November 11, 2007: the 25th anniversary of the dedication of the Vietnam Veterans Memorial
Reprinted by request on June 26, 2013: Veterans Day:
“The Wall” at 25
November 11, 2007 by
Kevin Dayhoff (998 words)
Labels: Annual Veterans Day, Carroll Co States Attorney, Dayhoff Media The Tentacle, Dayhoff writing essays military, Military veterans, Military Vietnam, People Barnes CC State's Attorney Jerry
- The Wall at 25,” is the subject of a stunning original Smithsonian Channel
Documentary. The program will be simultaneously
web-streamed on the Smithsonian Channel Website - www.smithsonianchannel.com
with its on-air broadcast to DirecTV subscribers on Channel 267 this evening at
8 p.m. and 11 p.m.
My colleague at The Westminster Eagle, Heidi Schroeder and I were provided an advance copy of the documentary. We had been contacted for research information by Lynn Kessler-Hiltajczuk last summer.
Ms. Kessler-Hiltajczuk is a writer-producer for Alexandria-based LK Productions and served as an independent producer for the program. She was looking for additional information on Lance Cpl. Muriel Stanley Groomes, a Carroll Countian who was killed in
on Nov. 2, 1968.
Ms. Schroeder writes that in “addition to a history of The Wall's construction and interviews with veterans, the documentary provides a sneak peek into the Vietnam Veterans Memorial Collection, which features over 100,000 items that have been left at The Wall.”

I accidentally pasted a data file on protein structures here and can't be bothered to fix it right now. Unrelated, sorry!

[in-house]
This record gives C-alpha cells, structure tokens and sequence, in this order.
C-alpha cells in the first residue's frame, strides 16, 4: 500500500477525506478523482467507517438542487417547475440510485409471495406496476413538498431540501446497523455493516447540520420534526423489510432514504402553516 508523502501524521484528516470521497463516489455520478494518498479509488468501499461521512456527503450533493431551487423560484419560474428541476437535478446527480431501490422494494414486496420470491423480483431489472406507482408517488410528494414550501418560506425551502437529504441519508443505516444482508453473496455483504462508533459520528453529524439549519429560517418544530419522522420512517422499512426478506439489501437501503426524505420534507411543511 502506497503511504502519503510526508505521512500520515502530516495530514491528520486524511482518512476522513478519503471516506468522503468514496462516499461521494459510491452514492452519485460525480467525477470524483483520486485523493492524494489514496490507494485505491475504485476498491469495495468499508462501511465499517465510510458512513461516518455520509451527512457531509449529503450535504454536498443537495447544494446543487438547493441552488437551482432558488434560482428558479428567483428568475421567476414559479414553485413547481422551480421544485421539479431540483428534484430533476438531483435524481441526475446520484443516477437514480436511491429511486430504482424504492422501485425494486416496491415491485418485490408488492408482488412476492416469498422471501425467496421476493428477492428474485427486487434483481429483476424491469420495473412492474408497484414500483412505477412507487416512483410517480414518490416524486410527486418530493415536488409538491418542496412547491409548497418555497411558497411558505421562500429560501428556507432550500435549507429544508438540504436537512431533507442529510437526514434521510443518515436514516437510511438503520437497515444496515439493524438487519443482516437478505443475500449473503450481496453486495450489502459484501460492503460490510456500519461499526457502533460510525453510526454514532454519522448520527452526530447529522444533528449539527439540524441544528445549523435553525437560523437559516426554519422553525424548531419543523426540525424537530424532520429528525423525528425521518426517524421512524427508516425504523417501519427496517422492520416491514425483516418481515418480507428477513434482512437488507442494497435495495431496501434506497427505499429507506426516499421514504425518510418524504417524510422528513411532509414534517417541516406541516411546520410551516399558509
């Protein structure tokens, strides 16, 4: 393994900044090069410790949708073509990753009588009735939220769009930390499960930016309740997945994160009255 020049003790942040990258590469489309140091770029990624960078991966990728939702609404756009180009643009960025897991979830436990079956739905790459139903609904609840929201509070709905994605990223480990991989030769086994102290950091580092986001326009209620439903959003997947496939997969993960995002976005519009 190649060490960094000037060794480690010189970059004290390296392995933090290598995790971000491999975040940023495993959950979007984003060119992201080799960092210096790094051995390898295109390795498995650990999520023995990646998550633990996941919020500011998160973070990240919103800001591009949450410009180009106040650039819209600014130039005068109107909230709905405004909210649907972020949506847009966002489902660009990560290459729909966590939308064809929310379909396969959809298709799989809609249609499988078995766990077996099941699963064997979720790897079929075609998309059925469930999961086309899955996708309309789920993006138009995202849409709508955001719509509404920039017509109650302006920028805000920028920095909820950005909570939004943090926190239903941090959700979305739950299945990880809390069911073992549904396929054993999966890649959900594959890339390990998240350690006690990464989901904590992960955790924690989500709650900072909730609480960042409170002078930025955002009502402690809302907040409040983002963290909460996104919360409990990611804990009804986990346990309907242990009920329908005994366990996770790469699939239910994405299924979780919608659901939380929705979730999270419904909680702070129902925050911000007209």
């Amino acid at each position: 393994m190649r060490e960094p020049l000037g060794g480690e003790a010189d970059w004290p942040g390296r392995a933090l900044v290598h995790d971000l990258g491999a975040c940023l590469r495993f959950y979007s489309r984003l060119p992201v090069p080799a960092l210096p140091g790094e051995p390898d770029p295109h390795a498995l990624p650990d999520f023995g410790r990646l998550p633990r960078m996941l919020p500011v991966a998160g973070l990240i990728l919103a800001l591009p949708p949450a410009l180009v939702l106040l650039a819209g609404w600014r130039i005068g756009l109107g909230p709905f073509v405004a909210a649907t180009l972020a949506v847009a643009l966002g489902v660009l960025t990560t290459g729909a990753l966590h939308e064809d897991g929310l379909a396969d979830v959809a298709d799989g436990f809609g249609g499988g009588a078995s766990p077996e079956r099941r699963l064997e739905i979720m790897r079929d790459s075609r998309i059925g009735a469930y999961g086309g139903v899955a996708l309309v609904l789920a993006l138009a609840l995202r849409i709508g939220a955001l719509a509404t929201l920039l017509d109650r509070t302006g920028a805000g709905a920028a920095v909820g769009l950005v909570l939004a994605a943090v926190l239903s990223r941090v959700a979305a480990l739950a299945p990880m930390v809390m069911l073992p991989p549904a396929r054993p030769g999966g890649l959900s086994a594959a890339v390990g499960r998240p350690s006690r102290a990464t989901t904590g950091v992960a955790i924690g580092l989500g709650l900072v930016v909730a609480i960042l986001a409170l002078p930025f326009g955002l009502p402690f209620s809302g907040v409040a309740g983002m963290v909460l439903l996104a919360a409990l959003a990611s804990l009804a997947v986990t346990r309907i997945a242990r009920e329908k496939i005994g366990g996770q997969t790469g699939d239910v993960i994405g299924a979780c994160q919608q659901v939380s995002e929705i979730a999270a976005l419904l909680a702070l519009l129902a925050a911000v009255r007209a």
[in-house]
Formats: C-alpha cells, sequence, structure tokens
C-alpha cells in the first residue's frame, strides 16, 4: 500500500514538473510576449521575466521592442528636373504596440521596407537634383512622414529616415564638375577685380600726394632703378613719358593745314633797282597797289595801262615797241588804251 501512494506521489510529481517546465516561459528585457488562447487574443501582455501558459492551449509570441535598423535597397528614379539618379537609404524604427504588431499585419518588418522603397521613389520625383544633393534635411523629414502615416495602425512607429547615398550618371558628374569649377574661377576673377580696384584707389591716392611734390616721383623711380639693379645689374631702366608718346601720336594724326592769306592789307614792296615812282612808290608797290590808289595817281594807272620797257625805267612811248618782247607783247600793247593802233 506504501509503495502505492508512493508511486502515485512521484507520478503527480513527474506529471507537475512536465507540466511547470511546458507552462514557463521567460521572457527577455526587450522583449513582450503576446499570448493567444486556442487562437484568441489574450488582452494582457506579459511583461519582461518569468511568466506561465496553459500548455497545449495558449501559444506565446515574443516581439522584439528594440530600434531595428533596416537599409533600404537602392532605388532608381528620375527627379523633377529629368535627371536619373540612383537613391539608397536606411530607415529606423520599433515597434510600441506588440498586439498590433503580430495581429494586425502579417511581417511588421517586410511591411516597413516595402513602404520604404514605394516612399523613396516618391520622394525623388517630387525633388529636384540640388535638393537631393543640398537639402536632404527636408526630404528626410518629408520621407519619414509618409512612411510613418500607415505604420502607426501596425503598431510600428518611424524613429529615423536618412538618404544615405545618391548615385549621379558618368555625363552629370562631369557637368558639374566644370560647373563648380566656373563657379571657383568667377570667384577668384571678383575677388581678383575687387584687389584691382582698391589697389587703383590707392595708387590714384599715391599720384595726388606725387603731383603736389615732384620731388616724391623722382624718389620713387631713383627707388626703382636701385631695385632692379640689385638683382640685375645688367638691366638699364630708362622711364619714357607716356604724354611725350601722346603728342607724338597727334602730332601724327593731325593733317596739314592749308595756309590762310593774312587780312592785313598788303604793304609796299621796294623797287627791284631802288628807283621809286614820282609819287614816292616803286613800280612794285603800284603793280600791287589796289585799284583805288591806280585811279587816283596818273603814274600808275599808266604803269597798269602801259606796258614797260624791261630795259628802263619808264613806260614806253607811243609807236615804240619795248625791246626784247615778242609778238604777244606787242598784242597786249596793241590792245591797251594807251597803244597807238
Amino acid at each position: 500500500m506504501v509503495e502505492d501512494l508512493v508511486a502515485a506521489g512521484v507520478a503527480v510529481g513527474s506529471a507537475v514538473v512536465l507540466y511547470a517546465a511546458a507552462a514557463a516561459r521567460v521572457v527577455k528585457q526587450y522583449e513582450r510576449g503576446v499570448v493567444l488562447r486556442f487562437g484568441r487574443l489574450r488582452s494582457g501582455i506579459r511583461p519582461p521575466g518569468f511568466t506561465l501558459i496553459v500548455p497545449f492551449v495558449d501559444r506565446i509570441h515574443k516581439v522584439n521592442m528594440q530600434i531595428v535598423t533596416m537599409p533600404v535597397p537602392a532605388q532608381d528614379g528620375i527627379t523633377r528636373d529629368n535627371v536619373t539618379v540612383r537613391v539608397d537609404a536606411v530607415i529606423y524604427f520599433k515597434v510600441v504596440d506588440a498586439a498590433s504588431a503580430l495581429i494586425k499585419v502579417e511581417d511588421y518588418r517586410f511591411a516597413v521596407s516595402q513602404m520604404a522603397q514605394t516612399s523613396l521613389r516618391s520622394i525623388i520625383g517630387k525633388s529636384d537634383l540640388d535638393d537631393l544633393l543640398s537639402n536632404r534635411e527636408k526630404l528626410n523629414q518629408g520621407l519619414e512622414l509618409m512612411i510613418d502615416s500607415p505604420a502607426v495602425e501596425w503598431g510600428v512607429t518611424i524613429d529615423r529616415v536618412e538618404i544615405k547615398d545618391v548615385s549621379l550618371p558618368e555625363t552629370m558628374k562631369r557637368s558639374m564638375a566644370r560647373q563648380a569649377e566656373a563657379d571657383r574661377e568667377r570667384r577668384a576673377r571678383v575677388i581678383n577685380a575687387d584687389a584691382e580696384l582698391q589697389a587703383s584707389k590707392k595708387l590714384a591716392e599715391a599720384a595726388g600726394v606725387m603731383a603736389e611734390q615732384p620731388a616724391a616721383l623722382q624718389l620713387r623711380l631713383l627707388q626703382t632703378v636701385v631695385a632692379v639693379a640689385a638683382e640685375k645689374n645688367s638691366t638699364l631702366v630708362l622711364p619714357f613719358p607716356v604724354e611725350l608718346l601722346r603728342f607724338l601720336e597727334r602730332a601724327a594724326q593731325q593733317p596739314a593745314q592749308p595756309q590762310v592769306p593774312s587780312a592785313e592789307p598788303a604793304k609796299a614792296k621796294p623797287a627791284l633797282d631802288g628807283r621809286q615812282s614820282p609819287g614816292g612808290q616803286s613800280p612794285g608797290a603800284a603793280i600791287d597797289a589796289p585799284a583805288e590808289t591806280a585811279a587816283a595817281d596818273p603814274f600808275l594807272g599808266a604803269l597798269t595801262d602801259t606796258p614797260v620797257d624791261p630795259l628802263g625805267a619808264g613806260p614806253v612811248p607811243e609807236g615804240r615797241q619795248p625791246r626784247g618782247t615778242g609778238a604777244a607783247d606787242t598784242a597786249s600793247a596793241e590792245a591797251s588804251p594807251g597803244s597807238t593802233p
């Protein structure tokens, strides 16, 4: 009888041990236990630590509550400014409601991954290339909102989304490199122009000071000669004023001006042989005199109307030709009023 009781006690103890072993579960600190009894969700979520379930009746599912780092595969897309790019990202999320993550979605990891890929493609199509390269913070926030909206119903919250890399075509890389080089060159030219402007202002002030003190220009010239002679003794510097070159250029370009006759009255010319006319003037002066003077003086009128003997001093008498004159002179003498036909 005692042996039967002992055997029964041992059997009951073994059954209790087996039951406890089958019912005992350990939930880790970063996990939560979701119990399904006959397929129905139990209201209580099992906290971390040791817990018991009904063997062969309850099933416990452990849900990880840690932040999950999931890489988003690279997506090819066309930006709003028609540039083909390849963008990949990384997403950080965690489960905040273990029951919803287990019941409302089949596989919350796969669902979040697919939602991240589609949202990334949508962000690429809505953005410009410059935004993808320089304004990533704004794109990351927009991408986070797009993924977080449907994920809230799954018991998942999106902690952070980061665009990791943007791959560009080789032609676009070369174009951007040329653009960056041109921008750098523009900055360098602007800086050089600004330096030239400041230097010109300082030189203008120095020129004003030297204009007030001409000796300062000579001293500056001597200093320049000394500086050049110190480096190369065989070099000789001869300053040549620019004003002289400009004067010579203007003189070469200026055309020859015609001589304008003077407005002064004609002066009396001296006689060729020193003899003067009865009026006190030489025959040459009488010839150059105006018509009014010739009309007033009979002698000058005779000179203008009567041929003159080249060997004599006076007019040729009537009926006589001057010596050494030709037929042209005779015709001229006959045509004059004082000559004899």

Vietnam Veterans Memorial Fund founder and president Jan Scruggs calls the program "the best documentary film about the wall I've ever seen." After reviewing it several times, I could not agree more.
In the many years since the dedication of The Wall, the memorial has evolved into a national shrine for those who made the ultimate sacrifice in
– an often misunderstood and inaccurately reported conflict.
It has also become a tribute to the American veterans who served our country in that long-ago war thousands of miles away from the comfort of our living room.
Veterans such as the current
Attorney, Jerry F. Barnes, (and former
assistant State’s Attorney) who choose to forego what would have been an easily
available draft deferment in May 1968 and joined the Army. Frederick County
It was in that month, that the 1966
graduate received his draft notice. According
to a biographical sketch written by former Maryland State Delegate Carmen
Amedori, Mr. Barnes joined a number of draftees from Carroll County “on a
school bus at the (Westminster) Post Office downtown,” and headed to Fort Holabird
in Baltimore – and then promptly to Fort Bragg, North Carolina. Westminster High School
There Mr. Barnes opted to eschew being drafted for two years and enlisted for three years. At first he wanted to be a helicopter pilot, but after a series of events, he signed up for Special Forces - the Green Berets.
experience was one of a number of sketches by Ms. Amedori which appears in a
new publication from the Historical Society of Carroll County, “Tours of Duty –
and the Vietnam War,” by Gary D.
Jestes and Jay A. Graybeal. Carroll County